When we’re talking about people and what they believe, is it not true to say . . .
*Most people believe what they want to believe.
*God wants us to use our minds, but facts may or may not have much to do with what some people believe.
*Seeing is not necessarily believing.
*Not having faith is not possible. Everyone believes in something. Many in our society are so desperate for a god that they bow to the most popular and pathetic god of all. Instead of worshiping other gods or God, they worship themselves.
Years ago, G. K. Chesterton made fun of skeptics who would “complain that it is unthinkable for an admittedly unthinkable God to make everything out of nothing, and then pretend that it is more thinkable that nothing should turn itself into everything.”
Not believing is not an option for anyone. We all put our faith in something or someone.
I admit that I used to make the common mistake of thinking that living by faith would be easier if God would just make his presence a little more obvious.
Maybe God could part the waters of a sea, go before us in a “pillar” of cloud or fire, shake a church sanctuary on cue at the end of a prayer, “wow” us in an obvious display of his glory! But how many miracles per month does it take to bolster “faith” lest it falter during a drought or even a dip in signs and wonders? Is “a miracle a day to keep doubt away” faith really much faith at all?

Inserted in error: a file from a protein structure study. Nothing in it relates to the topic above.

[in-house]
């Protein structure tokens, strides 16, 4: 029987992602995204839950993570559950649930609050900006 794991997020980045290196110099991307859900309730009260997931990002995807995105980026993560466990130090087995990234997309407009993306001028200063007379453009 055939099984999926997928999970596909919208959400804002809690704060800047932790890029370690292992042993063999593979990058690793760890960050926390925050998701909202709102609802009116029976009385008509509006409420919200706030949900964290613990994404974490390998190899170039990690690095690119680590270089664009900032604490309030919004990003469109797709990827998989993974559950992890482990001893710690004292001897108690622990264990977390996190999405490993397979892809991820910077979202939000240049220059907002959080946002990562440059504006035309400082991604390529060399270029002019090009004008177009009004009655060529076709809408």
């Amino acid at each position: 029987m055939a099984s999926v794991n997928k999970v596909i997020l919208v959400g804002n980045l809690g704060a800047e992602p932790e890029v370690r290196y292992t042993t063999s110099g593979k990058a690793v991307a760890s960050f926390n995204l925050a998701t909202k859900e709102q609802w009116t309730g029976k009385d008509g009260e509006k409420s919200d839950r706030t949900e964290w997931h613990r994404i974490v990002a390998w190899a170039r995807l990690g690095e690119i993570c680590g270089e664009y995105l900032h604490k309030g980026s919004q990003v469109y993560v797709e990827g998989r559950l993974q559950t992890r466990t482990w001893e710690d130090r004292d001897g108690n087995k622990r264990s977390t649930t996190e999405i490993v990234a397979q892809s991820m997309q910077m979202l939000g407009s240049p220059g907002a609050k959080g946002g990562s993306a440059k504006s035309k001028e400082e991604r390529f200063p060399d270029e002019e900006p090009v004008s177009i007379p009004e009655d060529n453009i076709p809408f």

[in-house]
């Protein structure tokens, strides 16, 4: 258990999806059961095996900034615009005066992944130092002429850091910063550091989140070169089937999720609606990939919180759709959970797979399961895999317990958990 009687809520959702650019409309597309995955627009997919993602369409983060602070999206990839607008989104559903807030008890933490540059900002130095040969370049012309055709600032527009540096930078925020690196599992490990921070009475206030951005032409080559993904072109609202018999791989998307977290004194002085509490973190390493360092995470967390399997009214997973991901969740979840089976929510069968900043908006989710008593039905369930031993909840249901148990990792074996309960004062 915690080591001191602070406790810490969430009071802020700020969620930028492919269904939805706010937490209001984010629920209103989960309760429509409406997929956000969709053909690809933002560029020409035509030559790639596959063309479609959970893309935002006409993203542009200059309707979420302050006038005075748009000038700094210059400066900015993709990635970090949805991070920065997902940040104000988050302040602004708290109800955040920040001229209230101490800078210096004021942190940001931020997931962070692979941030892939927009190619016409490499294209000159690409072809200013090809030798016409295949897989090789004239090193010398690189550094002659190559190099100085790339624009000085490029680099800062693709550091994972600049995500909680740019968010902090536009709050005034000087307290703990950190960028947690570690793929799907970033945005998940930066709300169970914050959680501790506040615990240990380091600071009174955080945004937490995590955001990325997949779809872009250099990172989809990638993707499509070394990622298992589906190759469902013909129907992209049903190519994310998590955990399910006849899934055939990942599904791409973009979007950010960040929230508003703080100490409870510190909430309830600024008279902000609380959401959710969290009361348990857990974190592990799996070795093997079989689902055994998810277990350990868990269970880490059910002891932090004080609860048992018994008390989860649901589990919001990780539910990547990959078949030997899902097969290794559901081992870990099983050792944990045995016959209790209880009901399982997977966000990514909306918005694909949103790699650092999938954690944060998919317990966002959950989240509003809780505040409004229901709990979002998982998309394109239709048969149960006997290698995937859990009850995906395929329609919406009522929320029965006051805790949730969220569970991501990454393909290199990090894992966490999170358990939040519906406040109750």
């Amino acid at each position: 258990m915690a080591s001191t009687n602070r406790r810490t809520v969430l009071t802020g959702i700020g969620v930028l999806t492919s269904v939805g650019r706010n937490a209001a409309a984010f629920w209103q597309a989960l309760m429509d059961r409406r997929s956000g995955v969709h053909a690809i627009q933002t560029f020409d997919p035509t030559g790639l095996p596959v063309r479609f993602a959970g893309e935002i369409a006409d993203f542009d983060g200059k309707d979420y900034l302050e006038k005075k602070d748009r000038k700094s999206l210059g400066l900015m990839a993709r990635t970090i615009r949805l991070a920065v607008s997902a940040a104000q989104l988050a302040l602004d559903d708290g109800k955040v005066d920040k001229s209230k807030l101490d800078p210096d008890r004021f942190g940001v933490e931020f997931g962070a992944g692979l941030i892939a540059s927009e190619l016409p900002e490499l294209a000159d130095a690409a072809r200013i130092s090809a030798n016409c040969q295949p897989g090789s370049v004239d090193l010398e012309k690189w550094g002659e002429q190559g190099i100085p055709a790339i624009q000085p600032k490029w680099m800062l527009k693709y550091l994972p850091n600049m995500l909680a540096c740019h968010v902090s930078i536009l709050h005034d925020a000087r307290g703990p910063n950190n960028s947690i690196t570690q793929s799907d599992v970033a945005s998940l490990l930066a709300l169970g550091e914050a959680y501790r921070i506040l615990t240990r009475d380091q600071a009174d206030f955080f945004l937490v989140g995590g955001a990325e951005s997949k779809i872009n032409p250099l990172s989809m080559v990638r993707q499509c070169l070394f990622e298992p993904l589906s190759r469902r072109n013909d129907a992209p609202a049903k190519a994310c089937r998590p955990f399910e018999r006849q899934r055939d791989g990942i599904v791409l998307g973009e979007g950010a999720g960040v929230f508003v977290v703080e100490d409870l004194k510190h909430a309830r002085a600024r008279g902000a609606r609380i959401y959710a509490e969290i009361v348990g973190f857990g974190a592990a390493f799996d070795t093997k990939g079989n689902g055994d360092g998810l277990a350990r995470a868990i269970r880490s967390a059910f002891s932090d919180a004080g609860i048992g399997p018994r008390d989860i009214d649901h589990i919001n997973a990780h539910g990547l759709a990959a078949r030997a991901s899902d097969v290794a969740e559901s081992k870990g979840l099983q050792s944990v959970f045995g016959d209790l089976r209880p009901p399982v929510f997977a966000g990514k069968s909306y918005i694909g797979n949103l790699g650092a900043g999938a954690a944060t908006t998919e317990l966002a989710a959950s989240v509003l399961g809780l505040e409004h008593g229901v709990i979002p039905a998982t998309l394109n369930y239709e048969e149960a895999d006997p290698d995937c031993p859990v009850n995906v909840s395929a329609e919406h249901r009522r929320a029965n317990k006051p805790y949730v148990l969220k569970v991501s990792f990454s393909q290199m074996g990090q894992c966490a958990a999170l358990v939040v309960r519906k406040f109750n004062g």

But, sunrises aside, if we could just see God’s power obviously and often at work in amazing ways that no one could miss, wouldn’t it be easier to fall down and worship in amazement and awe?
The short answer is, no, it wouldn’t.
The Israelites of old saw the plagues of God and walked out of Egypt through the miraculously parted Red Sea.
God visibly led them in a cloud by day and a pillar of fire by night.
Each day God fed them with his manna.
They trembled when Mount Sinai quaked with God’s very presence, but . . .
But Egypt is barely out of the rearview mirror and already they’re yawning at God, griping, and begging Aaron for a golden idol to worship.
Years later, in John 6 the crowd Jesus has recently fed shows up wanting more food. He tells them that God wants them to believe in the One sent by the Father, and they ask him to make belief easy.
“Show us a miraculous sign—something like what Moses did in the desert as he gave our ancestors manna to eat. Then we’ll believe!”
No, manna hadn’t really helped very much. Not then. And when the Bread of Life sent from heaven stands before the crowd, they want a greater, more eye-popping, sign.
So at times do we. But no sign is greater than Jesus himself. May we open our hearts to his Presence each day and believe.
You’re invited to visit my website at http://www.CurtisShelburne.come! It’s way short of miraculous, but it’s not that bad, either!
Copyright 2015 by Curtis K. Shelburne. Permission to copy without altering text or for monetary gain is hereby granted subject to inclusion of this copyright notice.